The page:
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LibraryThing member leopolds
Eleanor Moskowitz is stuck in a taxi in New York City during a visit from President Truman. She is without employment and is running late for a job interview for a teaching position. Her cab is hit by another vehicle leaving her with minor injuries. The other taxi’s passenger, Patricia Bellamy,
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feels responsible and takes her to her apartment for treatment.

Eleanor is introduced to Patricia’s thirteen-year-old daughter, Margeaux, who is crippled from polio. Because of her condition, Margeaux has been homeschooled by an inconsistent parade of tutors. The two meet and it is soon decided that Eleanor will take over her teaching responsibilities. The perfect job isn't as great as she expected because Patricia’s husband dislikes her Jewish heritage. That bias requires her to disguise her name so other building residents won’t know her religion. During the summer, Eleanor joins the Bellamys at their Connecticut home where she forms a connection with a more liberal member of the family.

I enjoyed reading the historical fiction novel ”Not Our Kind”. It was an interesting view of New York City through the eyes of people from different backgrounds. These two women forge an unlikely friendship after they discover they are more alike than expected. I look forward to reading more books by Kitty Zeldis.
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LibraryThing member wagner.sarah35
This book started out really slow (I even had to put it down for a while), but the story does pick up and it turned out to be a very different story than what I expected. Eleanor is a young Jewish woman who takes a position as a private tutor to a polio-disabled daughter of a wealthy family. She
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develops a strong and friendly relationship with the daughter and her mother Patricia and even Patricia's brother Tom, but the father is a character who could have made headlines in a #MeToo scandal. Despite its slow start, this book finishes on a strong note and I enjoyed the story, even if I wishes for a more just ending for some of the characters.
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LibraryThing member lauriebrown54
In the time after WW 2, Eleanor Moskowitz, young Vassar grad, is on her way to interview for a teaching position, when her cab collides with another one, this one bearing Patricia Bellamy. The jolt leaves Eleanor with blood on her face, and Patricia feels compelled to invite Eleanor to her home to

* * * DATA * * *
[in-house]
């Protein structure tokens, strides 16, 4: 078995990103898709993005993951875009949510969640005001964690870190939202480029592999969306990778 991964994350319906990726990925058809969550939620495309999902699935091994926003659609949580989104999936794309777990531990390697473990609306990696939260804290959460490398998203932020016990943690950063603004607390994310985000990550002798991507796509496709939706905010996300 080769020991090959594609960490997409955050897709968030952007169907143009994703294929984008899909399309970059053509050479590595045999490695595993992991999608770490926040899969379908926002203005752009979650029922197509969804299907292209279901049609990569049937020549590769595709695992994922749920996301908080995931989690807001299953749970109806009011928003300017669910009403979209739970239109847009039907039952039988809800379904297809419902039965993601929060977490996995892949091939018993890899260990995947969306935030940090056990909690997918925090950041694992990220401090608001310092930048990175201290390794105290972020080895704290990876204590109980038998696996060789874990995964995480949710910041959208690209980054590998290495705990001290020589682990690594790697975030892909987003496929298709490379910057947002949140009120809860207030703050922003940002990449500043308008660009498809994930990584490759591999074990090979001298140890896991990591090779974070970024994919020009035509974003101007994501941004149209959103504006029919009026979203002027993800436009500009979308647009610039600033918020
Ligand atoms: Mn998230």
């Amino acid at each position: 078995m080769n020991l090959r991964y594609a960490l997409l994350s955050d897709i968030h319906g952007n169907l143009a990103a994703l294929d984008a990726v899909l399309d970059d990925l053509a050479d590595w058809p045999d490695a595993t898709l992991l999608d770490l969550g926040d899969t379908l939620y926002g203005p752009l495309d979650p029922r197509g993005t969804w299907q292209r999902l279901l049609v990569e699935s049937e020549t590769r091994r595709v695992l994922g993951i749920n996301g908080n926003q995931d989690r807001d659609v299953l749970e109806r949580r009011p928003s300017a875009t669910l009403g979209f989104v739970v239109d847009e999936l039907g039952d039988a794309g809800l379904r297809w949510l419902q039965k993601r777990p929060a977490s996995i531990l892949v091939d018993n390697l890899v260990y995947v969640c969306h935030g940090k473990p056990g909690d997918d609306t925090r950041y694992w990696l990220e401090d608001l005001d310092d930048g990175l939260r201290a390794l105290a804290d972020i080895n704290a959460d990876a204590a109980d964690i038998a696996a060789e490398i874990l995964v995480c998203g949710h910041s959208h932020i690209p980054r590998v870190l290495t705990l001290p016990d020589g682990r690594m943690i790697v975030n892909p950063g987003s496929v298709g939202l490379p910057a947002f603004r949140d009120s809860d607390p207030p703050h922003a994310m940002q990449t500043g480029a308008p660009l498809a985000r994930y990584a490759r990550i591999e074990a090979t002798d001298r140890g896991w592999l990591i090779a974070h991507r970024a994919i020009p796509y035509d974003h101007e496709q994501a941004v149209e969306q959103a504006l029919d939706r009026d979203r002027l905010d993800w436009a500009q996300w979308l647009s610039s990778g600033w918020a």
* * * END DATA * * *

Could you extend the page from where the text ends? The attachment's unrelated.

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freshen up. Having by now missed her appointment, Eleanor goes with Patricia. Patricia lives in an expensive, upper class apartment building. Patricia happens to need a tutor for her 13 year old daughter Margaux, recently recovering from polio, which has left Margaux with a limp and a large attitude. Match made in heaven? Well, it might be- except the Bellamys are WASP and Eleanor is Jewish. But Eleanor and Margaux have made an instant connection, so Patricia decides it’s worth the risk- if Eleanor shortens her name to ‘Moss’. It would never do for anyone in the building- especially Wynn Bellamy, Patricia’s husband- to know they had allowed a Jew in, even as an employee.

Eleanor finds herself walking a tight rope as tensions rise in the Bellamy summer house, with Eleanor as a live-in, Wynn there most of the time, and then Tom, Patricia’s brother, moves in. While Margaux is doing much better, both physically and emotionally, Eleanor isn’t sure she can stay any longer. And Eleanor’s mother, a successful milliner, doesn’t understand why Eleanor doesn’t want to join her in business. And Eleanor might soon find herself having to do that, when suspicions about her arise.

I enjoyed the book- it’s a bit of a tense read- but I wish the characters had been fleshed out more. The *do* thinks, but we don’t get a feeling of why they do them. Scenes change quickly without seeming to evolve or slide into each other. It does a great job of pointing out class differences and women’s roles. I’d give it four stars- good, but not great. And while it doesn’t affect the story- I really wished more time had been spent on Eleanor’s mother and her millinery. Total vintage clothing junkie here!
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LibraryThing member nyiper
I listened to the CD and thoroughly enjoyed it except that Margaux's voice was particularly....awful? Of course, she really did capture the whining nature of this child!!! The book itself was really well told. That fact that this author used this pseudonym instead of her real name will make it a
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little challenging to find other works by her.
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LibraryThing member JessBass87
Didn't quite end the way I wanted it to.
LibraryThing member HandelmanLibraryTINR
A compelling and thought-provoking novel set in postwar New York City, about two women—one Jewish, one a WASP—and the wholly unexpected consequences of their meeting.